Focused on the needs of the customer and not on the business/brand or the owner. People care about their own lives far more than they care about the welfare of others. We’re essentially inner-focused much more than we each like to admit. Be aware of that and ensure the copy is personal where that is appropriate.
Ensure that your offer is the best one in the market. That doesn’t mean you have to be the cheapest, but ensure that it is a value-packed offer. Add value with extras that you know visitors will find appealing rather than throwaway items that have no value.
Be Careful About Bonus Items With Lofty Prices
Be aware that many landing pages for products will have promotional give-aways suggesting quite ludicrous theoretical values for bonus items that have either never sold for such lofty sums or never been sold ever before at any price.
Customers are intelligent. They don’t believe the suggested monetary value of bonus items thrown in and will lose trust in the people or business behind the offer if approached this way.
Easy To Understand Offer In 5 Seconds or Less
When a visitor sees your landing page for the first time, how long does it take them to grasp what the offer or goal of the page is? If it’s an opt-in page, is that clear when they first arrive? Don’t have visitors hunting around the landing page to discover its purpose; you’ll only lose conversions that way.
If the offer is not clear on the first page of “above the fold” content then redesign the landing page to make sure it’s clear without requiring the visitor to scroll down to the 2nd page of content. A landing page is not like a home page; only the most ardent visitors have the patience to look further down if the message is not clear already.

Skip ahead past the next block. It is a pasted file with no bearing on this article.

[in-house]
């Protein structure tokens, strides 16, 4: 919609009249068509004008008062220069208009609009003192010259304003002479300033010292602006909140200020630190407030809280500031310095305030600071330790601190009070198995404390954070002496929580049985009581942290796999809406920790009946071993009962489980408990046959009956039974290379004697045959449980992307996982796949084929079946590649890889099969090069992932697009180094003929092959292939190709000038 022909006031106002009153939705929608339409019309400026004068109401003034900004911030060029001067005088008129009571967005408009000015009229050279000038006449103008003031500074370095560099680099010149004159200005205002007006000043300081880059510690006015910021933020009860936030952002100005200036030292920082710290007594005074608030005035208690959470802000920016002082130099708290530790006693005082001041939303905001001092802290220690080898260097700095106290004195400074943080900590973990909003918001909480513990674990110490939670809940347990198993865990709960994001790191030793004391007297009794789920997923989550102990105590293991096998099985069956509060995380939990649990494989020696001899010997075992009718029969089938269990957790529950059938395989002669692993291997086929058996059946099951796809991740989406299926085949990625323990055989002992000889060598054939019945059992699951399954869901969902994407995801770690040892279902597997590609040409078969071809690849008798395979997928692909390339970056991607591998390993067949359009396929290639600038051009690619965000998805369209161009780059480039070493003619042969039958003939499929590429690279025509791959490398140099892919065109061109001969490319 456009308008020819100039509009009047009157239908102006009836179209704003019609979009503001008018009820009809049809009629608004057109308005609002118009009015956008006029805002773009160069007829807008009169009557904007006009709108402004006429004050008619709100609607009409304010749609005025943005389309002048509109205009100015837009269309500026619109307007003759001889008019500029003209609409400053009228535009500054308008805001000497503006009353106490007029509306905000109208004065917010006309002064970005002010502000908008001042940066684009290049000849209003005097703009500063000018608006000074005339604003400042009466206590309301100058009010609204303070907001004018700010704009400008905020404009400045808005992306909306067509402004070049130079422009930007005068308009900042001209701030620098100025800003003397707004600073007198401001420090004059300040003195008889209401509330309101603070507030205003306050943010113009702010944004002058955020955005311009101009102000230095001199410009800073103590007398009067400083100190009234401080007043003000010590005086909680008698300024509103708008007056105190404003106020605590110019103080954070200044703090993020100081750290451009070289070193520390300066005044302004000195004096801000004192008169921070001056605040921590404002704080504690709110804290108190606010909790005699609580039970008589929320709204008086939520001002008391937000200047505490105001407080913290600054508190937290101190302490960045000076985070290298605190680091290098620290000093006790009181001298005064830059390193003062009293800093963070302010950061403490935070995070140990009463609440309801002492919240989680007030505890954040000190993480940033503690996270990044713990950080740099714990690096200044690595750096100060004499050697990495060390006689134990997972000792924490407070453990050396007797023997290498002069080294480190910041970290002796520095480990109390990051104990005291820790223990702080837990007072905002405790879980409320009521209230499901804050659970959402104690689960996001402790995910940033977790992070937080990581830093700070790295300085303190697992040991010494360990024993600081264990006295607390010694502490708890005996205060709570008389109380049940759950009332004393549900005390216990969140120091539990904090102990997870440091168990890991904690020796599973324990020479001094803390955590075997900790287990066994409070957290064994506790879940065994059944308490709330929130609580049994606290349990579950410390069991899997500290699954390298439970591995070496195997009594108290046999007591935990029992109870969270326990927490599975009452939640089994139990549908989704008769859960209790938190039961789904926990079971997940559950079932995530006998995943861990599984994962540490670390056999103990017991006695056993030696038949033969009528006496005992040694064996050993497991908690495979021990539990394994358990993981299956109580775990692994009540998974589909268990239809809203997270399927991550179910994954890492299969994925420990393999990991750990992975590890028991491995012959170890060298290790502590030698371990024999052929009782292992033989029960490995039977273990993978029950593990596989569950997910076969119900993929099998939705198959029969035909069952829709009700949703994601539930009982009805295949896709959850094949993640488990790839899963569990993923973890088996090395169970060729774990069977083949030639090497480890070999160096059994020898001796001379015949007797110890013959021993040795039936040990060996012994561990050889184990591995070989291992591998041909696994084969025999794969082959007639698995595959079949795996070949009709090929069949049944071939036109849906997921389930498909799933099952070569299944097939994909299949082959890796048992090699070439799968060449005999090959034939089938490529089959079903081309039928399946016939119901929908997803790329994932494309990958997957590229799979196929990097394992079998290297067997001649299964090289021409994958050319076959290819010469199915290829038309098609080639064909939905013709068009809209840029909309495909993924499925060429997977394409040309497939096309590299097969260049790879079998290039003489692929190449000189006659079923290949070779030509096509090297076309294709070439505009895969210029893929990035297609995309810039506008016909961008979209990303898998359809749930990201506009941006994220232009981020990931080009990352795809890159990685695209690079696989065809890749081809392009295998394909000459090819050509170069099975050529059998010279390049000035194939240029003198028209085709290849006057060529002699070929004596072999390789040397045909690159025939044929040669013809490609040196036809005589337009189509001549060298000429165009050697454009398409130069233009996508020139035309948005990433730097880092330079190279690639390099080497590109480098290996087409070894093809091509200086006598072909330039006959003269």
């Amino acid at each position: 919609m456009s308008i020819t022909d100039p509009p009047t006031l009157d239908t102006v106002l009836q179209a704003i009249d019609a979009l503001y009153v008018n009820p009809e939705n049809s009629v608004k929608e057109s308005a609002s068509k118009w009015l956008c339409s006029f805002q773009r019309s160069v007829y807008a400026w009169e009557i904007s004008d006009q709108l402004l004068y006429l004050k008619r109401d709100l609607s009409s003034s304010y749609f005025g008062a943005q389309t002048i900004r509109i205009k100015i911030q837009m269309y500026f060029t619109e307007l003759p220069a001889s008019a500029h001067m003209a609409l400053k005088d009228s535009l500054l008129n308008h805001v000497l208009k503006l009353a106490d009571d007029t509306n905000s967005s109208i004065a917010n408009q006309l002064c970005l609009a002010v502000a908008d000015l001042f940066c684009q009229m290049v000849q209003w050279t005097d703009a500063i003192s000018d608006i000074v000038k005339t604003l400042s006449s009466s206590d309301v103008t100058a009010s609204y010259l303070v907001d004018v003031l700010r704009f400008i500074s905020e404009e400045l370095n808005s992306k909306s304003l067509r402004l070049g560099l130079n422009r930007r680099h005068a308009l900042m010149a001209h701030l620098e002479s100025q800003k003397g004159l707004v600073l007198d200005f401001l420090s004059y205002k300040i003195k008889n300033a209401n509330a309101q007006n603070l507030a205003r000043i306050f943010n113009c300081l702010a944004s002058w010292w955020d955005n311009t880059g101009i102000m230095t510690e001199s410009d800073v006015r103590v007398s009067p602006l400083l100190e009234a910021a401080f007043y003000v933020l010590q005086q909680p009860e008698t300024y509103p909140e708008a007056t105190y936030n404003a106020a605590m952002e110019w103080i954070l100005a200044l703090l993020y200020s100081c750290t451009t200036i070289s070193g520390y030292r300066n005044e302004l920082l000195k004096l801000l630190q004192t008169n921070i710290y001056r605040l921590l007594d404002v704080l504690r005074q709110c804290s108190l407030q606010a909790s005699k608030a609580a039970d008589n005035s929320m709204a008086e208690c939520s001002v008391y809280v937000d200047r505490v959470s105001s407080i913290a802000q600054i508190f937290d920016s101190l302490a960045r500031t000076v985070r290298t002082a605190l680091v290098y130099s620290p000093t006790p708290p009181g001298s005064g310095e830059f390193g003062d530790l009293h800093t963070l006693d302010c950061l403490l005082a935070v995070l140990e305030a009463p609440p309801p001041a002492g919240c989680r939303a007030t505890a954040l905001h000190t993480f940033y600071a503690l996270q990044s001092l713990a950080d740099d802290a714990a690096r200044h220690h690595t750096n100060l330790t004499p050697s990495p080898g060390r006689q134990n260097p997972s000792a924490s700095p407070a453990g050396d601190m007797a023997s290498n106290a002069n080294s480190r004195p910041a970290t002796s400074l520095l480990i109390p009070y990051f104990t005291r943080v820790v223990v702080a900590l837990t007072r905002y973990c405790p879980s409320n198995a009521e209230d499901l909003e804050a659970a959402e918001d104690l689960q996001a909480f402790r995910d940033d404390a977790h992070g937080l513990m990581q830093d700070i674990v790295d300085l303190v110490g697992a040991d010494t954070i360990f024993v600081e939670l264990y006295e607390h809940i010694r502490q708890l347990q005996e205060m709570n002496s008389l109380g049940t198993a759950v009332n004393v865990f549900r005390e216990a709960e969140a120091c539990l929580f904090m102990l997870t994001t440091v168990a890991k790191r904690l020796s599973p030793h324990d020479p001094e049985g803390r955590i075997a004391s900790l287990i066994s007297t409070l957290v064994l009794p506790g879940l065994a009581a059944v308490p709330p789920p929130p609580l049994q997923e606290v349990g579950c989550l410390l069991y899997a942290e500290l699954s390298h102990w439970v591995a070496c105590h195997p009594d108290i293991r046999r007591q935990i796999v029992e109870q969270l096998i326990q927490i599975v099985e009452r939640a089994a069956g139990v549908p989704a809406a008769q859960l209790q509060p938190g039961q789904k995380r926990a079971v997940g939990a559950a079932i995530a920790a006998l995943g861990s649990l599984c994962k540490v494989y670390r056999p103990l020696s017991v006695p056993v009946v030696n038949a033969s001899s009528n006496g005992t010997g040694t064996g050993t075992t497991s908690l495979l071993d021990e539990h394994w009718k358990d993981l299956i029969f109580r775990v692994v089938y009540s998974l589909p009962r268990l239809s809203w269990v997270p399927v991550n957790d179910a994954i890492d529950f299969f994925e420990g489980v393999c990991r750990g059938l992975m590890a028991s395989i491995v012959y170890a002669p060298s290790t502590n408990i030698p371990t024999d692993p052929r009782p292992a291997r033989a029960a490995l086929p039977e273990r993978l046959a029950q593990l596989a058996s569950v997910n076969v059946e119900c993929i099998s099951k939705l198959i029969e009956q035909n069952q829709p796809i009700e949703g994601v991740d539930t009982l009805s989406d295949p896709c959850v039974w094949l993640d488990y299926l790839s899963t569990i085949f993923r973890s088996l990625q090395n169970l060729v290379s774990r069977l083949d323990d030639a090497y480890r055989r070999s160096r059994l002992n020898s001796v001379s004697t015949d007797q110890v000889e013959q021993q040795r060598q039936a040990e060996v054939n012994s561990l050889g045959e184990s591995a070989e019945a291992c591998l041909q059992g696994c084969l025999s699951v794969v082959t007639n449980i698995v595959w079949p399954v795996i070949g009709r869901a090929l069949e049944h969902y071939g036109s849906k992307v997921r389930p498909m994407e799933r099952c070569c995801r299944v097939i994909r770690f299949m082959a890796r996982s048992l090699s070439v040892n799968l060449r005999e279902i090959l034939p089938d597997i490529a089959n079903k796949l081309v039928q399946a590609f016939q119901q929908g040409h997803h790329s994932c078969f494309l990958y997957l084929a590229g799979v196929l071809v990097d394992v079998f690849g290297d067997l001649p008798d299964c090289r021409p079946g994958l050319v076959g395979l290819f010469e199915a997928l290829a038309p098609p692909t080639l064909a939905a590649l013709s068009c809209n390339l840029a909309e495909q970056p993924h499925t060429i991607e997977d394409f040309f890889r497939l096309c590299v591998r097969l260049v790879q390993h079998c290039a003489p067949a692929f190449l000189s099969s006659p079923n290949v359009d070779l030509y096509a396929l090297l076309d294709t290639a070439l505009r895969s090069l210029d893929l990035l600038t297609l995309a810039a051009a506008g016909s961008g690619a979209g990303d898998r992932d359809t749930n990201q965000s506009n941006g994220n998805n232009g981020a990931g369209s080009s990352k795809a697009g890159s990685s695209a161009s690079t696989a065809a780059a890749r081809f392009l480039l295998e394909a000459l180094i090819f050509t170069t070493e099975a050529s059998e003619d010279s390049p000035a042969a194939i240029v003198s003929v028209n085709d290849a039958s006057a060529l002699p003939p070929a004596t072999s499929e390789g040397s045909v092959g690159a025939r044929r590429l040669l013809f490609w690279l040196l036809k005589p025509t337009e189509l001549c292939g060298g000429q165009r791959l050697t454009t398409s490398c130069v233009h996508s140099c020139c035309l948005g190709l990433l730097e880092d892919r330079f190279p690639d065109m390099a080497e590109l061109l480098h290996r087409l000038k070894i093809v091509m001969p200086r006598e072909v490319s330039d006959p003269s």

Match Advertising Copy With Landing Page Copy
When placing an advert in Facebook, Twitter or AdWords, make sure that the same copy style is adopted in the landing page as well. This will feel immediately more familiar to the visitor rather than seeming like two disconnected parts of the whole.
Maintain the context too. If the followed hyper-link has come from a page about jukebox machines, don’t have a landing page all about pinball machines. It might seem connected to you (they’re both machines for venues) but for the visitor who was expecting something to do with jukebox machines it will very frustrating.
The closer the referring site’s content copy or ad copy is to the landing page subject matter, the better. If the offer is linked to the referring site promoting your product, consider adjusting the copy and design of your landing page to be a more similar appearance and style to the referring site. We’re not talking about copying the design or using the same WordPress theme, but it doesn’t hurt to use similar wording and not dissimilar design aesthetics to make visitors from that site feel more at home.
Don’t Forget To Share
Make sure you don’t forget prominent sharing buttons for social media accounts so that visitors can share the landing page with friends they think might be interested. Ensure it’s as easy as possible for them to help you spread the word. Show the number of likes and shares as a form of social proof to visitors that other people have approved of the offer already.
Creating landing pages is all about being intelligent with what is and is not included. Honesty coupled with smart promotion can be extremely successful. If you receive email or social media feedback of information that wasn’t presented clearly (or at all) on a landing page, then don’t be hesitant to add this detail as future visitors may find it useful and convert better. It’s all about conversions after all.